Newly crowned world champion cyclist Sam Welsford on winning team pursuit silver in Rio, funky tan lines and his relationship with Lycra. By Richard Cooke.


Pursuit force: Sam Welsford, 21, cyclist

It’ll be track leading up to Comm Games especially. And then I might have to do a road focus for the Olympics before I get back into the track.

Does track choose you or do you choose track? That’s a good question. It’s quite a demanding sport because you need to be quite big and strong. All the events are quite short in comparison to the road. 

The first time I rode on a velodrome, I was shitting myself. I would have been about 12 years old. And I went out to the local SpeedDome in WA. And you go up to the track and, wow, those bends are really steep. But then one of the older guys said, “Oh, come on Sam, we’ll take you up the top.” And then he rode with me on his wheel and we went straight up to the top. It was one of the most fun things I’ve ever done.

It’s safer if you go fast. The harder you go, the less chance you have of sliding off. But it’s the same angle from the bottom to the top. People think that you can’t ride as slow at the bottom as you can on the top, but you can.

It was a shame that the media were hyping up Rio to be such a bad place. My Olympic experience was pretty crazy. I was happy to be selected at 20, and then go to my first Games in Rio. And then I was lucky enough to pick up a silver medal in the team pursuit with three other guys. All the locals are really friendly. 

I really enjoyed the Olympic atmosphere. Seeing all these different countries’ athletes when you’re eating at the food hall; so many other athletes dedicating their lives to this sport. It was quite motivating to see that.

Track could do with a bit more recognition. The road is where you see most professionals end up. They do the track in their early careers. I feel like Australia has an expectation of you do track for your early years and then once you’ve gone to Olympics, or you’re happy with your track career, then you have to go on to the road. But I feel like it doesn’t really need to be like that. If you enjoy track and getting medals and having fun then keep doing what you’re doing.

Cycling is on the upswing, I think. It copped a bit of stick with the controversy [over drug cheats], especially with Lance Armstrong. He was such an ambassador for the sport, and then you had that shock bombshell. But I think it’s a lot cleaner now, especially with the testing and things in place that really crack down on the people who cheat. Now they get caught.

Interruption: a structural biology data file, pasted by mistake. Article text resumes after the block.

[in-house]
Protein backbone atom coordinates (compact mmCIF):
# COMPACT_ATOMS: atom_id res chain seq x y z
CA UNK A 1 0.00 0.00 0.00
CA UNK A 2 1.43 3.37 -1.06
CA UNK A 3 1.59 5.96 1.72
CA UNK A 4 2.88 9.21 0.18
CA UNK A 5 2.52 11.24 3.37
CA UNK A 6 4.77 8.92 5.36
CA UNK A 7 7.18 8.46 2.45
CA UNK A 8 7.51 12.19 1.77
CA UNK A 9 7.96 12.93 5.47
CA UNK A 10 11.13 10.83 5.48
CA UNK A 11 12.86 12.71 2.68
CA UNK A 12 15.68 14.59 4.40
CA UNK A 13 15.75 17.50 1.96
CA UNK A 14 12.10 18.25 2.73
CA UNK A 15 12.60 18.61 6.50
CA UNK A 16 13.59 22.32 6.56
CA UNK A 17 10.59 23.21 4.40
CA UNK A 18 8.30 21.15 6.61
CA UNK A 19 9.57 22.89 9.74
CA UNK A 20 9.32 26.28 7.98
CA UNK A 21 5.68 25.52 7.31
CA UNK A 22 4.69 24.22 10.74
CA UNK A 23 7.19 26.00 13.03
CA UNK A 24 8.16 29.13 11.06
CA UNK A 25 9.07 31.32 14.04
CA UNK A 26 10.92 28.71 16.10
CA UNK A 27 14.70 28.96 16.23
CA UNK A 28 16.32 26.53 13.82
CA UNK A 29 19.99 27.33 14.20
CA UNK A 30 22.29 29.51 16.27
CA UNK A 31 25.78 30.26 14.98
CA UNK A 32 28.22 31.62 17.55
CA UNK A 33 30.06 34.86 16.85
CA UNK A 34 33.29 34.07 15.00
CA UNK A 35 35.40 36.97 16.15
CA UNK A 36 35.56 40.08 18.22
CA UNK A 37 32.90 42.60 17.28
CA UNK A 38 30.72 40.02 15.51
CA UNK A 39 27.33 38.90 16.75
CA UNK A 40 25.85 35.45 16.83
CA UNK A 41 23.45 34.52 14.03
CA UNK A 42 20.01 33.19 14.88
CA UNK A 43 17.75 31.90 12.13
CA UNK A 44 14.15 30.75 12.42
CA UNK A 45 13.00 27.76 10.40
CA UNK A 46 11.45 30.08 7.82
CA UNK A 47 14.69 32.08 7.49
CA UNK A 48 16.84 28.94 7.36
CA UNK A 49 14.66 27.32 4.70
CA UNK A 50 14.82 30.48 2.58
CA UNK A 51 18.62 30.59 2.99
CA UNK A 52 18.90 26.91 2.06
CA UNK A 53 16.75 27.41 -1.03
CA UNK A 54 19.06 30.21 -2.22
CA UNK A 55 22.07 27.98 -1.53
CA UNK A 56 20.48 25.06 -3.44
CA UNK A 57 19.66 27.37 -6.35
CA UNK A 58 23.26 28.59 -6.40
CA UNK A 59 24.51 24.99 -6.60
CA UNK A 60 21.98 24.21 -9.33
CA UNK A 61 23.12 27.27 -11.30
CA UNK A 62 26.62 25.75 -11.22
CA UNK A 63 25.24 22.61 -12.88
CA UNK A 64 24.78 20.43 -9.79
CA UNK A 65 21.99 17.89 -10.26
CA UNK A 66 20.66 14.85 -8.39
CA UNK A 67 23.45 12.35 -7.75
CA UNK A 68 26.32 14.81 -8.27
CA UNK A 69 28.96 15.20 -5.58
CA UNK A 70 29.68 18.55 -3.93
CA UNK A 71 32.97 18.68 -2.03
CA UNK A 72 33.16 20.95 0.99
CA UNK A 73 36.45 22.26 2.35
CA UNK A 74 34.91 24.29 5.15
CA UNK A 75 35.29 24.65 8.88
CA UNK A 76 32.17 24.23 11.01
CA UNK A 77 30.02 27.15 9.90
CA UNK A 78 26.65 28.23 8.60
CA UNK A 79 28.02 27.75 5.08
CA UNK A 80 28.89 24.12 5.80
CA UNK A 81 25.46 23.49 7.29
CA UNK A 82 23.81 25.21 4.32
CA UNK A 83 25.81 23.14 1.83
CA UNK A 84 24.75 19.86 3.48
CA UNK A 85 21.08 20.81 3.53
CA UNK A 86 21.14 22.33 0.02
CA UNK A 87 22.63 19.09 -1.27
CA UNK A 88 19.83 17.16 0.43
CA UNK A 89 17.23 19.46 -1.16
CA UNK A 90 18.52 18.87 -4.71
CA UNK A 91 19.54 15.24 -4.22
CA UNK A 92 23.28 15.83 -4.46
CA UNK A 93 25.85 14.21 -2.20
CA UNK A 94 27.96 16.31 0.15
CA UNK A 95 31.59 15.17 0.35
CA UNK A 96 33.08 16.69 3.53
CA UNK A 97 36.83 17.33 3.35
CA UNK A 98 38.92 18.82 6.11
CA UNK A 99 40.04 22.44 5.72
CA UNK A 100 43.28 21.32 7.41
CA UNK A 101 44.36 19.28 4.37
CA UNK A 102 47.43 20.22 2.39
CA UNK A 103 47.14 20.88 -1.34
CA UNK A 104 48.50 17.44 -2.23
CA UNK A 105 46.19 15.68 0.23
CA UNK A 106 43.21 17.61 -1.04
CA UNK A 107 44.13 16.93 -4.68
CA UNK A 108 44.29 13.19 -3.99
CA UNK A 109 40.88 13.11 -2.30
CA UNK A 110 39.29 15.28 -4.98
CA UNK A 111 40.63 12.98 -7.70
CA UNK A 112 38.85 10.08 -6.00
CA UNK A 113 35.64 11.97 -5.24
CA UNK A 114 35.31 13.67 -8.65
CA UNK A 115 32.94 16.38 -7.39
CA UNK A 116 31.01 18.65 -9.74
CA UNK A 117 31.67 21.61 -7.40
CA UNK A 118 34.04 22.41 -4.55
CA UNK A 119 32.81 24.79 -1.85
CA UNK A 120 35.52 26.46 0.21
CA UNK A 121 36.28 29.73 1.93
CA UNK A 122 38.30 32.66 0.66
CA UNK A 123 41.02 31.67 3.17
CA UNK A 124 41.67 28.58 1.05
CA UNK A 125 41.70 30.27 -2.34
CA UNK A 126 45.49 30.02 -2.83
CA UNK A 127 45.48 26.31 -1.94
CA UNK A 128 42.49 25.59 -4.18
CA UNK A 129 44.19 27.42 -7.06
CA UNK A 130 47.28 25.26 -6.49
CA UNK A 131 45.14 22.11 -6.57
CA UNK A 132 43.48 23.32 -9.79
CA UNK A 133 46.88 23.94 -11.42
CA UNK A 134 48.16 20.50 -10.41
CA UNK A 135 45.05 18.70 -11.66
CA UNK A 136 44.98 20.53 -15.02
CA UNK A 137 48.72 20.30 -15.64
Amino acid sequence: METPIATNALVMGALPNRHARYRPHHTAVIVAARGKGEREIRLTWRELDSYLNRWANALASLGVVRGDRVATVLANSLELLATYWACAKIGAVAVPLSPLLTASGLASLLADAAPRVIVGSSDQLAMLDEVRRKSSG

You get some pretty funky tan lines, doing road cycling. A lot of road riders are so tanned on their arms, and then on the chest they’re so pale it actually looks like they’re wearing a white shirt. That’s one of the side effects of being on your bike for that long.

My relationship with Lycra is alright. I’ve grown up with the sport so basically it’s second nature now. It’s my uniform, my personal uniform every day, so it’s just normal.

At the top level everyone has the same bike – or it is basically the same. I think it comes down to the training preparation and your form, and the bike isn’t really relevant. If someone has a bike that is 300 grams lighter than yours, it really doesn’t make a massive difference. They’ll probably compensate that with the body weight more than they can on the bike.

It’s hard to think about too much when you’re competing in a pursuit. In a longer road race, I’d probably think about a lot more things: where and when I’m going to eat next, where I position myself. But in a short, quick pursuit – I think three minutes, 15 seconds – all you’re thinking is, “Watch that wheel in front of me.” Focus on my speed, where I’m on the form and my recovery when I’m on the wheel. You can’t think of much in that three minutes. It’s pretty quick.

This article was first published in the print edition of The Saturday Paper on April 15, 2017 as "Pursuit force".

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Richard Cooke is a contributing editor to The Monthly, and the 2018 Mumbrella Publish Award Columnist of the Year.

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